Now all you have to do is get it up in the air in a vertical position supported and insulated on the top end using any construction method needed to support it. It's not 100% critical that it is in the vertical position just do the best you can. (The tuner will "take up the slack").

If you have trees, buildings or other supports handy within reach of your station, just string a support rope between them and attach the antenna in the center...pull it up to the length of the antenna leaving a bit of slack if you want. See drawing above.

The length of coax to the tuner from the bottom end of it is not critical acording to the article, so use only enough coax to run to your tuner and just lay the coax down into the grass at ground level and let it grow over it. It is probably not wise to bury the coax as this may upset the counterpoise characteristics but is certainly worth the effort to experiment with. The feedline can also be supported up above the ground several inches without any major effect on the performance.

Tune up!

After you have installed the antenna and it is supported properly and connected to the tuner output, turn on the receiver on the CW portion of 40 meters. Make sure your tuner is in line and connected to your transceiver!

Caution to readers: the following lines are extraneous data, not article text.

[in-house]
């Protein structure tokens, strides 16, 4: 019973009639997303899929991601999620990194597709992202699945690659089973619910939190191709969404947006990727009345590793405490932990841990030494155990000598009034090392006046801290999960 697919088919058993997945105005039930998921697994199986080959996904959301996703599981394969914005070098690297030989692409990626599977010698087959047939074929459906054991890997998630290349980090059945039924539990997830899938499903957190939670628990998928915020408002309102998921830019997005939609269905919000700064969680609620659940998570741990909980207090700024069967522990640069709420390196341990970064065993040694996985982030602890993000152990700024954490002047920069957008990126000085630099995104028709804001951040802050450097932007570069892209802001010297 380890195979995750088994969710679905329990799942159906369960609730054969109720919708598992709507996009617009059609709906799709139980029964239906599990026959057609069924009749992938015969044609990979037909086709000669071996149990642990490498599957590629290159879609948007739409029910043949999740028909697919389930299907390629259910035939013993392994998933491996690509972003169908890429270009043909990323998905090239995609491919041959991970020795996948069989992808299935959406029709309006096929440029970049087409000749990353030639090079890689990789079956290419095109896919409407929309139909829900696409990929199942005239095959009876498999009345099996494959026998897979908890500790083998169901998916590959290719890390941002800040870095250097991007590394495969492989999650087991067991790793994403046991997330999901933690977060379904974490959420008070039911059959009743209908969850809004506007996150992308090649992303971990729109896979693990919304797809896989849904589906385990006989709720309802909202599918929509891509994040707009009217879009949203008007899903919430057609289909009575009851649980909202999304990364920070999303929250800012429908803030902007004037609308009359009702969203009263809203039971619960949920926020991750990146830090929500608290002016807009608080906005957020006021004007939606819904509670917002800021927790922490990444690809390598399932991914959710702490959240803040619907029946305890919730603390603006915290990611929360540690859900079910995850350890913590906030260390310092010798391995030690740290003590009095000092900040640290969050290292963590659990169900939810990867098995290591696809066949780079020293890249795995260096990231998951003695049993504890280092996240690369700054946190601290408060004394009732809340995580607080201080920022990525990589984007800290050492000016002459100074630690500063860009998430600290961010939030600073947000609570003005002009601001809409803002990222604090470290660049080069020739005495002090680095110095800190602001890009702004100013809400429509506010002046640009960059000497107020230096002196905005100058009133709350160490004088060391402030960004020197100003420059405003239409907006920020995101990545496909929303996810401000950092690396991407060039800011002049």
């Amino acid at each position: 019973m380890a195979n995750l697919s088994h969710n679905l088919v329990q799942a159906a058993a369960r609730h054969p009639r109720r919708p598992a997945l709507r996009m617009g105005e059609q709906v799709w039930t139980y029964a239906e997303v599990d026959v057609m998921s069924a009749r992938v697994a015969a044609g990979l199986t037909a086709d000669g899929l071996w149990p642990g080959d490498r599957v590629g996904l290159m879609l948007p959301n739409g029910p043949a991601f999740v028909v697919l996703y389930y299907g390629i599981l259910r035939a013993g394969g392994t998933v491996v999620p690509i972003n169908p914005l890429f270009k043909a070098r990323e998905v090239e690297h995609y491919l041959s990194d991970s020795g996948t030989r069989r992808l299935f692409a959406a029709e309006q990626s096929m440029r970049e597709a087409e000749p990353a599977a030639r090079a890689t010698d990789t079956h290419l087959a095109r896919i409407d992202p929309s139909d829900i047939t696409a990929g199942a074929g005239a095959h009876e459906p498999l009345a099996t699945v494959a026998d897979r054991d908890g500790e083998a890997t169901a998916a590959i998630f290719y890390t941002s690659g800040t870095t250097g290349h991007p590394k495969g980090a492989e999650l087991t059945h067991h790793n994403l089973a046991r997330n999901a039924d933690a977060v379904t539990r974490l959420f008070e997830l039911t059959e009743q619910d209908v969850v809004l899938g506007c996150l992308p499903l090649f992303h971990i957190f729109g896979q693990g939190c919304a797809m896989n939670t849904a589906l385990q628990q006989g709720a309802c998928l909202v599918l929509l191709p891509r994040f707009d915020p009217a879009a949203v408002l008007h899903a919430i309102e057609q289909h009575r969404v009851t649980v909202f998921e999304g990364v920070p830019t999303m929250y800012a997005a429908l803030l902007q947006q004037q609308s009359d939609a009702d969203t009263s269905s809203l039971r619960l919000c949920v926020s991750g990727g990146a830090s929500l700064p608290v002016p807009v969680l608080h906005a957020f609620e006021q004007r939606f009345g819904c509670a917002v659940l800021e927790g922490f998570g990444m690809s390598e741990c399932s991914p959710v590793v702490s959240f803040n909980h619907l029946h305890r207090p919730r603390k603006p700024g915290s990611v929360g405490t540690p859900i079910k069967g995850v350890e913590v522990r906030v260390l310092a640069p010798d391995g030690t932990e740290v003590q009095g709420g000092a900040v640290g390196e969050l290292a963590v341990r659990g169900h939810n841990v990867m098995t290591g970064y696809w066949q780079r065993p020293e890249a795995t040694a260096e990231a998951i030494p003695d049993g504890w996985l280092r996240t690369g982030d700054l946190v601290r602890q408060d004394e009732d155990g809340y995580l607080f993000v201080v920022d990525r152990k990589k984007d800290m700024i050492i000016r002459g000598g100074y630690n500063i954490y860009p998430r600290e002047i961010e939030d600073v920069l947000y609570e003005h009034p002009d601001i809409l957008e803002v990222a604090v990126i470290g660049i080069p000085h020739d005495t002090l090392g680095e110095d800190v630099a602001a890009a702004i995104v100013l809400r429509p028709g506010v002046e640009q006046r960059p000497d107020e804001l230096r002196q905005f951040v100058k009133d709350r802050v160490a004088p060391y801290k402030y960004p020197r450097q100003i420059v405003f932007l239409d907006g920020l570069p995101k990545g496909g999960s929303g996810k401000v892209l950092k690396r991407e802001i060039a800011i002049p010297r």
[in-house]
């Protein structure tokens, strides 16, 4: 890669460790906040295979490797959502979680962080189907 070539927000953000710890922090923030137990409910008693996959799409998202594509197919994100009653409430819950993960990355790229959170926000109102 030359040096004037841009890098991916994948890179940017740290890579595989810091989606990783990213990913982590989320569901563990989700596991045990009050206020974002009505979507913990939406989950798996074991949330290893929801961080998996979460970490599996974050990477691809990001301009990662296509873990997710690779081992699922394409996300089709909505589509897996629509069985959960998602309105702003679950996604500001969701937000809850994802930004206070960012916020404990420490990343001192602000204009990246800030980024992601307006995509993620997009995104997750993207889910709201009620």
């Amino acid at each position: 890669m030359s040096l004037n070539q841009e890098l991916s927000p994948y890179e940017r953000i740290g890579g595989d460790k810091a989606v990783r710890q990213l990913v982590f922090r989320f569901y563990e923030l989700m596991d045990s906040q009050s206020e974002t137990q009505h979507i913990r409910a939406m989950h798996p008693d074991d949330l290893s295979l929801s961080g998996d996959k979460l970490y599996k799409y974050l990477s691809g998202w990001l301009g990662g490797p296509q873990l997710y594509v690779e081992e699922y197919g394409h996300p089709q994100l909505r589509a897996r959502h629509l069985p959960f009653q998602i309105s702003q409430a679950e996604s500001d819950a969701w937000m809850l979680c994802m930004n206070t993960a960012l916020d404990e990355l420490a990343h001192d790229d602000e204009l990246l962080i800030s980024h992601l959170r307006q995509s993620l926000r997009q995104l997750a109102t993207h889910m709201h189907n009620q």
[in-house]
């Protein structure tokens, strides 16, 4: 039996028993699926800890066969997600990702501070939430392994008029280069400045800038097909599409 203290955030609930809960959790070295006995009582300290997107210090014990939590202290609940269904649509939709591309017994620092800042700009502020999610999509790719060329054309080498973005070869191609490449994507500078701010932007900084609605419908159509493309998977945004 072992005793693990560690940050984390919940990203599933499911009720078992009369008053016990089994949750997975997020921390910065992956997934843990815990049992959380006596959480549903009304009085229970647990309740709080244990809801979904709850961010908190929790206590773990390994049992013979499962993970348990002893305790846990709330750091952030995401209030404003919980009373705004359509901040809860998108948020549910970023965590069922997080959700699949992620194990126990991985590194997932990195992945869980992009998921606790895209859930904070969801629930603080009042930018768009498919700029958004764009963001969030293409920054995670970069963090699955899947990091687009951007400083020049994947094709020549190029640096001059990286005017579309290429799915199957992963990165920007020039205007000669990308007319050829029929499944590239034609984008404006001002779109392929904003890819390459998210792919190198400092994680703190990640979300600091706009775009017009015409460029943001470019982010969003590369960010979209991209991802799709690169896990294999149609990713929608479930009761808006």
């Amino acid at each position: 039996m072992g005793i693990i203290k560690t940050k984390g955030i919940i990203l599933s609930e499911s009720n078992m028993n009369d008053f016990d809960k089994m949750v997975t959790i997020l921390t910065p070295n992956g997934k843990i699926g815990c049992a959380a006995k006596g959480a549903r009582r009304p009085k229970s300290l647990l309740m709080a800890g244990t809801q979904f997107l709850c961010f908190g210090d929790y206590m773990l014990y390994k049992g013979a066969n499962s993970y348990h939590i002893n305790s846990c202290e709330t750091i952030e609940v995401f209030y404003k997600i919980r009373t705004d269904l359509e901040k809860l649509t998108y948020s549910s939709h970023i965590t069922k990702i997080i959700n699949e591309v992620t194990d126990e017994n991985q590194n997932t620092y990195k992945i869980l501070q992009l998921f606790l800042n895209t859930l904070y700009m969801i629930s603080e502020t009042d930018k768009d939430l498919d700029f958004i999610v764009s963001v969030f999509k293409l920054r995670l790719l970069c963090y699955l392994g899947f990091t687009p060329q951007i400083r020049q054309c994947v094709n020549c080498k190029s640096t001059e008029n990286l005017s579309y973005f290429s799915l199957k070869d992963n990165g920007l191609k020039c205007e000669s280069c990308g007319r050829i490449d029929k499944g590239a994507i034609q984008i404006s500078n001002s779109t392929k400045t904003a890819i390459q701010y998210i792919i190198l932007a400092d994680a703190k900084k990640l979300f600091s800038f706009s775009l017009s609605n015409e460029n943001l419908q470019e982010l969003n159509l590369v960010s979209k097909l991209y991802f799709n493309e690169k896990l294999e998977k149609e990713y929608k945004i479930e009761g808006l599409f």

Set all the controls on your tuner for maximum noise in the receiver by alternately adjusting each control. They will interact with each other.
At some point using the tuner controls, you will no longer be able to increase the noise in the receiver. This is very close to the point where the tuner has done it's "job" in the matching process.

Now using only enough AM or CW output from your transmitter, (assuming you have an unused frequency), to get a calibration level on your SWR meter, transmit a short carrier and look at the SWR quickly and then fine tune the controls on the tuner for lowest SWR. This may take a bit of practice if it is your first time. Here again, you will reach a point where you can no longer get a lower SWR than what you see. Stop transmitting and ID! Transmit only long enough to adjust the SWR to it's lowest reading. If you get a high SWR and nothing seems to get it down with the tuner adjustments...Stop transmitting and check EVERYTHING. You may find in your excitement to "get on the air" that you forgot to tighten a connector or have a poor solder joint at the antenna or on the jumpers between the transmitter/SWR meter may be the culprit. Don't damage the tuner or your transceiver. Try again remembering to use very  low power.